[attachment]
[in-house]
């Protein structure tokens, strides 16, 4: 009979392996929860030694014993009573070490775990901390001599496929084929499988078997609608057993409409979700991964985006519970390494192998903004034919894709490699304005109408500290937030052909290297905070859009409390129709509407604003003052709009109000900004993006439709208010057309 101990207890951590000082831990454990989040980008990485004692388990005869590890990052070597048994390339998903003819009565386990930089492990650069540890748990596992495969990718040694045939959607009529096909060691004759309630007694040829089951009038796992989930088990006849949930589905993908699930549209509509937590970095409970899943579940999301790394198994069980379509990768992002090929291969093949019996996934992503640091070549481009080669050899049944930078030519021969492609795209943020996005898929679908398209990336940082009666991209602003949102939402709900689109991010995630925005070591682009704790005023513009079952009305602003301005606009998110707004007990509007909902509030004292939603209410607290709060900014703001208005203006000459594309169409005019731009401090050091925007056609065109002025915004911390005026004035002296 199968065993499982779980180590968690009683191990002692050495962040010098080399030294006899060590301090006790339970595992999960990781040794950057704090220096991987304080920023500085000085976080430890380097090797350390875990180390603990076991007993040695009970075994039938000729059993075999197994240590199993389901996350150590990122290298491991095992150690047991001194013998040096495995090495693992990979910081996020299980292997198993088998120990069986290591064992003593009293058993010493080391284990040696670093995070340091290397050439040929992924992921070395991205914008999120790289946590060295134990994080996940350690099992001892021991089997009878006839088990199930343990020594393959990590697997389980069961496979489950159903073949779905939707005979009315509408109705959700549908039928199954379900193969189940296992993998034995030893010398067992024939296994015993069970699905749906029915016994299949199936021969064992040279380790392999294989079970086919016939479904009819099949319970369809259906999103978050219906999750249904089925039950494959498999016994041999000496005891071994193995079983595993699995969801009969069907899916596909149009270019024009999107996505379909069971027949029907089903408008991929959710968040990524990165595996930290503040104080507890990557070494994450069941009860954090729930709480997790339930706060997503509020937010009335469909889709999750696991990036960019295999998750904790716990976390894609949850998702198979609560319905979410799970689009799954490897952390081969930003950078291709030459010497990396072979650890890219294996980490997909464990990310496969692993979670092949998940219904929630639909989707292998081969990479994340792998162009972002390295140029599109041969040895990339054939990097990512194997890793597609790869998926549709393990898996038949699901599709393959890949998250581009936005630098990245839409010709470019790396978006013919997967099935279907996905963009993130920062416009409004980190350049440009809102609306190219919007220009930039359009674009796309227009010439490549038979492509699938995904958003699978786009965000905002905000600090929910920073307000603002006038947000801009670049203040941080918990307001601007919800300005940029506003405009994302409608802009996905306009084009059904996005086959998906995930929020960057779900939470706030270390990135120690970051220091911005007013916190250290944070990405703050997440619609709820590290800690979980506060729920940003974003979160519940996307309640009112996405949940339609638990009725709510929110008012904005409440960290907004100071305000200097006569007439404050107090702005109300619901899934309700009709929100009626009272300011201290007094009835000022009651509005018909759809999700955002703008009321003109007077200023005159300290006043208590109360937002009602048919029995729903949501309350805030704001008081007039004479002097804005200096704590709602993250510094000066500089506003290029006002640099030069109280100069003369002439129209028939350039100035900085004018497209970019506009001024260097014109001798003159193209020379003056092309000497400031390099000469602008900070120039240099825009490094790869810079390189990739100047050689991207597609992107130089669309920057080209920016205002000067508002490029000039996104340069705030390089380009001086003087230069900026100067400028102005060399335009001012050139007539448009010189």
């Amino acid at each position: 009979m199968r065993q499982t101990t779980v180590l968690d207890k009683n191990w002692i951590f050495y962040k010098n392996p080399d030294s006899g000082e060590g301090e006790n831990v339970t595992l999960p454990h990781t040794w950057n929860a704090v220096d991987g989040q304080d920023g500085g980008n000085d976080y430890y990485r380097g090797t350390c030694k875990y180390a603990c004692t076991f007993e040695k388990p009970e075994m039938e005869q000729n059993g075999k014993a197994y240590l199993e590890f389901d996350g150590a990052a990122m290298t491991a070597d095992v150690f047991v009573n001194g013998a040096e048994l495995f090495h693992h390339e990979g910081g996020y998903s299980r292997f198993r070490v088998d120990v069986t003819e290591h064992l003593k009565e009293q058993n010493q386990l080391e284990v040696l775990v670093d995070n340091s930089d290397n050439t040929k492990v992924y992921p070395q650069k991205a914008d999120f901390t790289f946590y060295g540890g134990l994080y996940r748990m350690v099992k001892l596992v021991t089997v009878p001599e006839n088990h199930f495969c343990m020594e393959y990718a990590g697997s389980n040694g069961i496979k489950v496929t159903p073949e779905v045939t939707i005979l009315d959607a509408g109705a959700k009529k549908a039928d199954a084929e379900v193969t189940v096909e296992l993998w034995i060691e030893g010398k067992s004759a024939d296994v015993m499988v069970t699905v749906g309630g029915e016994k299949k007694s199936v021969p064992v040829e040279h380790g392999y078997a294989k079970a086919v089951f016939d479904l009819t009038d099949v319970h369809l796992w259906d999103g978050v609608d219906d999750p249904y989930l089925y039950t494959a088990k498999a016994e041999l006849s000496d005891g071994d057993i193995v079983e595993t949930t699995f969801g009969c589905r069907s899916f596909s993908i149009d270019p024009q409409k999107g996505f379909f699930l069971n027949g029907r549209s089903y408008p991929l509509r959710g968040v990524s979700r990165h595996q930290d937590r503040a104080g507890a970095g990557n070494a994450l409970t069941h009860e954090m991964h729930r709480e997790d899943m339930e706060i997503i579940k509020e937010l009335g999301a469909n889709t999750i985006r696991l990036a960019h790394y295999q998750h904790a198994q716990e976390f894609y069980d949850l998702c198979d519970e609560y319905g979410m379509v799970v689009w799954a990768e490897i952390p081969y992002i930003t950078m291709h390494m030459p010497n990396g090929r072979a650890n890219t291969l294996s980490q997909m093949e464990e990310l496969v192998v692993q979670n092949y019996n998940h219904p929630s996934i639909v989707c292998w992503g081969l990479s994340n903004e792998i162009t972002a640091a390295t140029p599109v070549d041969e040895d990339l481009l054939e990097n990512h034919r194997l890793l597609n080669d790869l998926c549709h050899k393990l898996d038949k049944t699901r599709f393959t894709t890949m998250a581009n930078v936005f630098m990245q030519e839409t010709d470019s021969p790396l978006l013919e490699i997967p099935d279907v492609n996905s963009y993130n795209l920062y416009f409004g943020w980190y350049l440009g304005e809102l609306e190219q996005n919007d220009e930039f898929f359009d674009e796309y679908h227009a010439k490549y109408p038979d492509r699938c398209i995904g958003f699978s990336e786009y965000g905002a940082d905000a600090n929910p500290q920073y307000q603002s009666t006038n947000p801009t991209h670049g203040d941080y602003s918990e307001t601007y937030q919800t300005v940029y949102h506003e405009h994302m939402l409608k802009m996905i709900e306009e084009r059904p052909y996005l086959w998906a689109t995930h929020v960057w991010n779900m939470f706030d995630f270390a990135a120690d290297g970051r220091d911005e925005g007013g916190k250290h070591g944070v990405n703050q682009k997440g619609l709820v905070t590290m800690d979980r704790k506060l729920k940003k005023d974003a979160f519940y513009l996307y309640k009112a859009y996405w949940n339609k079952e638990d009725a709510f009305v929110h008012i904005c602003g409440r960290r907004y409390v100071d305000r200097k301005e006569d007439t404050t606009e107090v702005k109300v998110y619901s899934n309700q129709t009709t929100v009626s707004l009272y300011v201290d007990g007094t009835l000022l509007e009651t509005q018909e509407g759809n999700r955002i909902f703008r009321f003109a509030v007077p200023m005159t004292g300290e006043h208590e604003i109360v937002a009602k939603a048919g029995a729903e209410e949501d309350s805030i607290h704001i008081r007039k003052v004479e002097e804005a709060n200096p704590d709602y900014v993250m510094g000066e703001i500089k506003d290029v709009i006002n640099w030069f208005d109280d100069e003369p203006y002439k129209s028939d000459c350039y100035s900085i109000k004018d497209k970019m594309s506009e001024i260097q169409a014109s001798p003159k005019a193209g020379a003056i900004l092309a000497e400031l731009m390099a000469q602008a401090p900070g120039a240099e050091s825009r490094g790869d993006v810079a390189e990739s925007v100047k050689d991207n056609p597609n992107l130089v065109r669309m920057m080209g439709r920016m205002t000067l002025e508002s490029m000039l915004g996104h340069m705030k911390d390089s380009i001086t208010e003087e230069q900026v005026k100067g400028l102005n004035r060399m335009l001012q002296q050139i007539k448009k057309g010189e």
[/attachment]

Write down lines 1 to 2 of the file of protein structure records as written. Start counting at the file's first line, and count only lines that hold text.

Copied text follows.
[in-house]
């Protein structure tokens, strides 16, 4: 009979392996929860030694014993009573070490775990901390001599496929084929499988078997609608057993409409979700991964985006519970390494192998903004034919894709490699304005109408500290937030052909290297905070859009409390129709509407604003003052709009109000900004993006439709208010057309 101990207890951590000082831990454990989040980008990485004692388990005869590890990052070597048994390339998903003819009565386990930089492990650069540890748990596992495969990718040694045939959607009529096909060691004759309630007694040829089951009038796992989930088990006849949930589905993908699930549209509509937590970095409970899943579940999301790394198994069980379509990768992002090929291969093949019996996934992503640091070549481009080669050899049944930078030519021969492609795209943020996005898929679908398209990336940082009666991209602003949102939402709900689109991010995630925005070591682009704790005023513009079952009305602003301005606009998110707004007990509007909902509030004292939603209410607290709060900014703001208005203006000459594309169409005019731009401090050091925007056609065109002025915004911390005026004035002296 199968065993499982779980180590968690009683191990002692050495962040010098080399030294006899060590301090006790339970595992999960990781040794950057704090220096991987304080920023500085000085976080430890380097090797350390875990180390603990076991007993040695009970075994039938000729059993075999197994240590199993389901996350150590990122290298491991095992150690047991001194013998040096495995090495693992990979910081996020299980292997198993088998120990069986290591064992003593009293058993010493080391284990040696670093995070340091290397050439040929992924992921070395991205914008999120790289946590060295134990994080996940350690099992001892021991089997009878006839088990199930343990020594393959990590697997389980069961496979489950159903073949779905939707005979009315509408109705959700549908039928199954379900193969189940296992993998034995030893010398067992024939296994015993069970699905749906029915016994299949199936021969064992040279380790392999294989079970086919016939479904009819099949319970369809259906999103978050219906999750249904089925039950494959498999016994041999000496005891071994193995079983595993699995969801009969069907899916596909149009270019024009999107996505379909069971027949029907089903408008991929959710968040990524990165595996930290503040104080507890990557070494994450069941009860954090729930709480997790339930706060997503509020937010009335469909889709999750696991990036960019295999998750904790716990976390894609949850998702198979609560319905979410799970689009799954490897952390081969930003950078291709030459010497990396072979650890890219294996980490997909464990990310496969692993979670092949998940219904929630639909989707292998081969990479994340792998162009972002390295140029599109041969040895990339054939990097990512194997890793597609790869998926549709393990898996038949699901599709393959890949998250581009936005630098990245839409010709470019790396978006013919997967099935279907996905963009993130920062416009409004980190350049440009809102609306190219919007220009930039359009674009796309227009010439490549038979492509699938995904958003699978786009965000905002905000600090929910920073307000603002006038947000801009670049203040941080918990307001601007919800300005940029506003405009994302409608802009996905306009084009059904996005086959998906995930929020960057779900939470706030270390990135120690970051220091911005007013916190250290944070990405703050997440619609709820590290800690979980506060729920940003974003979160519940996307309640009112996405949940339609638990009725709510929110008012904005409440960290907004100071305000200097006569007439404050107090702005109300619901899934309700009709929100009626009272300011201290007094009835000022009651509005018909759809999700955002703008009321003109007077200023005159300290006043208590109360937002009602048919029995729903949501309350805030704001008081007039004479002097804005200096704590709602993250510094000066500089506003290029006002640099030069109280100069003369002439129209028939350039100035900085004018497209970019506009001024260097014109001798003159193209020379003056092309000497400031390099000469602008900070120039240099825009490094790869810079390189990739100047050689991207597609992107130089669309920057080209920016205002000067508002490029000039996104340069705030390089380009001086003087230069900026100067400028102005060399335009001012050139007539448009010189």